• Avoid posting the same things to both your accounts at the same time for the same reason, someone could end up seeing both and recognising the information.
  • If you make a casual booking (where you don’t have to fill in a form) USE YOUR FAKE NAME! Pubs especially have a bad habit of putting a sign up in your reserved area without asking or telling you beforehand. They’ll say something like: Reserved for Joe Bloggs for the bisexual group! Argh!
Pub Sign

The photo shows a reservation sign the pub staff made. Luckily I’d booked it using my activist name rather than my real one. Otherwise I’d have been outed to everyone who arrived before me! 

  • If you need to make a formal booking or pay by cheque or something, you could always ask a trusted member of the group to do this for you.
  • Use a different sim card or buy a cheap handset for £10 if you can afford to. Use it for any bi group related contacts, or phone numbers for members of the group. This avoids you giving out your phone number.
  • If you decide to stick with using the same sim and phone, don’t answer the phone with your name if you don’t know who’s calling, say hello instead. Save any contacts from the group as something like “Chelsea, Bi Group”. This will save you from accidentally texting a work colleague about BiCon or something.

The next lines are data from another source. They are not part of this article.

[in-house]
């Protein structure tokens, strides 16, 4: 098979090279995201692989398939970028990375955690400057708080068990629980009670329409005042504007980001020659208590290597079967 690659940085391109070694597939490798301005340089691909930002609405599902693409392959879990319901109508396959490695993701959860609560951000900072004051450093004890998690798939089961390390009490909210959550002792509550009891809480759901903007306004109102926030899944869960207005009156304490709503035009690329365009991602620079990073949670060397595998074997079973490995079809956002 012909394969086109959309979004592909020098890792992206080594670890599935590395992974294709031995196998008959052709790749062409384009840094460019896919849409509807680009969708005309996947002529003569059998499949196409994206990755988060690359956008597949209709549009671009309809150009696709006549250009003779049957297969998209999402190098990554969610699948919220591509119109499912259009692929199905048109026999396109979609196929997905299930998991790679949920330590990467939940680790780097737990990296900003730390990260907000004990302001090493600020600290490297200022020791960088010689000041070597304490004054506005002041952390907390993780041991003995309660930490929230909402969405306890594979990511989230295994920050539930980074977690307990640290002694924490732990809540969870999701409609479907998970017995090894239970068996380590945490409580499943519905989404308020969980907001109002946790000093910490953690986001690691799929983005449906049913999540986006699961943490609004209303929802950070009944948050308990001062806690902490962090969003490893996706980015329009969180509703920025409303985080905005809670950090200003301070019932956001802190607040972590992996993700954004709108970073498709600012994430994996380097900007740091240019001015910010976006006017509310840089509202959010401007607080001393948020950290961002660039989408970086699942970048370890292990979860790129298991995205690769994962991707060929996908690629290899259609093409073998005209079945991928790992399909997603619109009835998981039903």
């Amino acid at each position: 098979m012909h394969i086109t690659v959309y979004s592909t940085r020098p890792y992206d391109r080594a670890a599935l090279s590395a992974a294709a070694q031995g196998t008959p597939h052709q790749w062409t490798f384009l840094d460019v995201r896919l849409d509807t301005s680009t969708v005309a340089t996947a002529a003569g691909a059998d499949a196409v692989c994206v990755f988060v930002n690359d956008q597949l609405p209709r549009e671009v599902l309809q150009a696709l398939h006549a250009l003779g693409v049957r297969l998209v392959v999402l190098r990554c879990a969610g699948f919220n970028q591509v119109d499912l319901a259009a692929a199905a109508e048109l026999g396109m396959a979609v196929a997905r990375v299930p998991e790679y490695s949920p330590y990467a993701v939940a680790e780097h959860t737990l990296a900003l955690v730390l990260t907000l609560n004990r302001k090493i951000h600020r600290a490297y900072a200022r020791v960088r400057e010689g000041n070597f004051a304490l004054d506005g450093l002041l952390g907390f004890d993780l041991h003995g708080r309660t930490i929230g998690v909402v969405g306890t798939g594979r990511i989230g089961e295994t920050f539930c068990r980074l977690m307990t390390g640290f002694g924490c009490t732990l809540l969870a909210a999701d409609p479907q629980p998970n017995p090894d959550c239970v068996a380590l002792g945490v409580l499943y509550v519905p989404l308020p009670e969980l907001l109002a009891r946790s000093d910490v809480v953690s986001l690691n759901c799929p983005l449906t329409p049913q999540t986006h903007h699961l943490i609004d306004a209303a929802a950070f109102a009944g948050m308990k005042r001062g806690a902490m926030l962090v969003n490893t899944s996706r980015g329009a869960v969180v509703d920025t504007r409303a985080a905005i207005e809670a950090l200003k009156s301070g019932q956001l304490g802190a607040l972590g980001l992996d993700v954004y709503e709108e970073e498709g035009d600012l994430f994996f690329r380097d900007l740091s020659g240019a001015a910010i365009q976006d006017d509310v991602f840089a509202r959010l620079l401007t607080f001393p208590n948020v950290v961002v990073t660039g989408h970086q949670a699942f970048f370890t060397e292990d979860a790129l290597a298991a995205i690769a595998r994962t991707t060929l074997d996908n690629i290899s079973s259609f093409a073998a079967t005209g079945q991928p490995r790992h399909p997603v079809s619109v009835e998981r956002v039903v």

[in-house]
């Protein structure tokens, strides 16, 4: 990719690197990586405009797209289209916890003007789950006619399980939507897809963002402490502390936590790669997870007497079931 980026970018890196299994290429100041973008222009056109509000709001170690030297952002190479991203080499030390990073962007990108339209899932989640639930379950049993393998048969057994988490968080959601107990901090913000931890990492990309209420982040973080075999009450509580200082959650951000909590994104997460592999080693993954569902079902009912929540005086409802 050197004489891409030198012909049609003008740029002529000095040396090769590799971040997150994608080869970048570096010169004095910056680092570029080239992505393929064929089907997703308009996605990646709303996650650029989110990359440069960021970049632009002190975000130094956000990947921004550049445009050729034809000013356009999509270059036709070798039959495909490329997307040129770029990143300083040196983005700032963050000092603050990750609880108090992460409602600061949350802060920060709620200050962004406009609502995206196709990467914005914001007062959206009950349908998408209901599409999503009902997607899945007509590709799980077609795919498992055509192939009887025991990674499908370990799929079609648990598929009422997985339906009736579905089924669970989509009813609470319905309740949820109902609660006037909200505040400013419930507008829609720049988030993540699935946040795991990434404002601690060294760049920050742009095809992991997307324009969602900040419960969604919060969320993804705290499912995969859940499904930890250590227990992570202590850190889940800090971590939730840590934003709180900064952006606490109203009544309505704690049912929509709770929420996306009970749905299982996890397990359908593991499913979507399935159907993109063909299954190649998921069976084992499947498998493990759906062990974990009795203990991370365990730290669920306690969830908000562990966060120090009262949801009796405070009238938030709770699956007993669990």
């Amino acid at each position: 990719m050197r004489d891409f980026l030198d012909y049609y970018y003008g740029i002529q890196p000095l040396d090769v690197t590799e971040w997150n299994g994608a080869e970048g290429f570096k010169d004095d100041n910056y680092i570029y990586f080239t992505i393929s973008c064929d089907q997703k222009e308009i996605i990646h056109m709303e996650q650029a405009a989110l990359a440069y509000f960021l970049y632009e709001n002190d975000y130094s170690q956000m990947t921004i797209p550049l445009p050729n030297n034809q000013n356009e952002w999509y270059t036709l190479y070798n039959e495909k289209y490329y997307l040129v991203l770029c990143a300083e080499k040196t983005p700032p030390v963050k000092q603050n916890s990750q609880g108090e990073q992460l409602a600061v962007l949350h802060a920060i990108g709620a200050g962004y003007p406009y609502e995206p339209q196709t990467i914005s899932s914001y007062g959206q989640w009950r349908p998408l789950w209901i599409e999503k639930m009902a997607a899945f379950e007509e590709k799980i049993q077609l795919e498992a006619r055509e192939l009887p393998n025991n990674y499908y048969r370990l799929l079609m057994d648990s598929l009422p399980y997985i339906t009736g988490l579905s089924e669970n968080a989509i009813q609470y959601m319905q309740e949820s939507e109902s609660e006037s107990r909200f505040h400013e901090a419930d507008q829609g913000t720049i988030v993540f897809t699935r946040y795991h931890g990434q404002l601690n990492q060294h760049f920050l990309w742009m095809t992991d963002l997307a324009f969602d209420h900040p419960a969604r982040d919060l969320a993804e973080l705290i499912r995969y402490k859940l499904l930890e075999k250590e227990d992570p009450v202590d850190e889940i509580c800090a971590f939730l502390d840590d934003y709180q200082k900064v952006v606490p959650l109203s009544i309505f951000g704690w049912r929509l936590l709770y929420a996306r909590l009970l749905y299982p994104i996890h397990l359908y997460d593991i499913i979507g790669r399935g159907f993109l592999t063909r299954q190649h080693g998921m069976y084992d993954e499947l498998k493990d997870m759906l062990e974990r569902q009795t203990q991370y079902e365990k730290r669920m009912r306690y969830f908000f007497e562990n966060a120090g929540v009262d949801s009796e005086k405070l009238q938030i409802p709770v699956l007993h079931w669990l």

This isn’t an exhaustive list. If you can think of any other things to add to it please comment below!

Some people might be a bit shocked by this. Why go to such lengths? Is it really worth bothering with? Sometimes remaining anonymous is the only way some people can do bi group work like this. Others prefer this option in order to play it safe. They may risk damaging a relationship with someone near and dear if the other person found out about their sexuality. You may hate hiding who you are from your mum, but if the alternative means never being friends with her again, then it’s reasonable to want to stay in the closet.

Whilst bisexuality is covered by the Equality Act 2010, the reality is you can be forced, bullied or pressured out of work and it can be very hard to prove this was because you’re bi. (If you could, it’s still a lot of worry, hassle etc. to go to a tribunal.) Even if you weren’t forced to leave, you could face discrimination, biphobia, bullying or harassment. Other more subtle things include being looked over for a promotion because your manager doesn’t think you’re reliable and trustworthy any more since they found out you’re bi. (from The Bisexuality Report, 2012)

I always feel pissed off when people make light of someone wanting to remain anonymous. There are clearly valid reasons for wanting or needed to hide who you are, even if it’s a horrible way to live your life and it’s unfair and it shouldn’t be this way.

If you know someone who does some or all of the things mentioned on the list above, whether they are a group attendee or organiser, please respect that. Don’t ask them questions you know they don’t want to answer. Don’t try and trick them into revealing information. Understand they are doing this for a reason. Support them by not sharing any personal information they trust you with.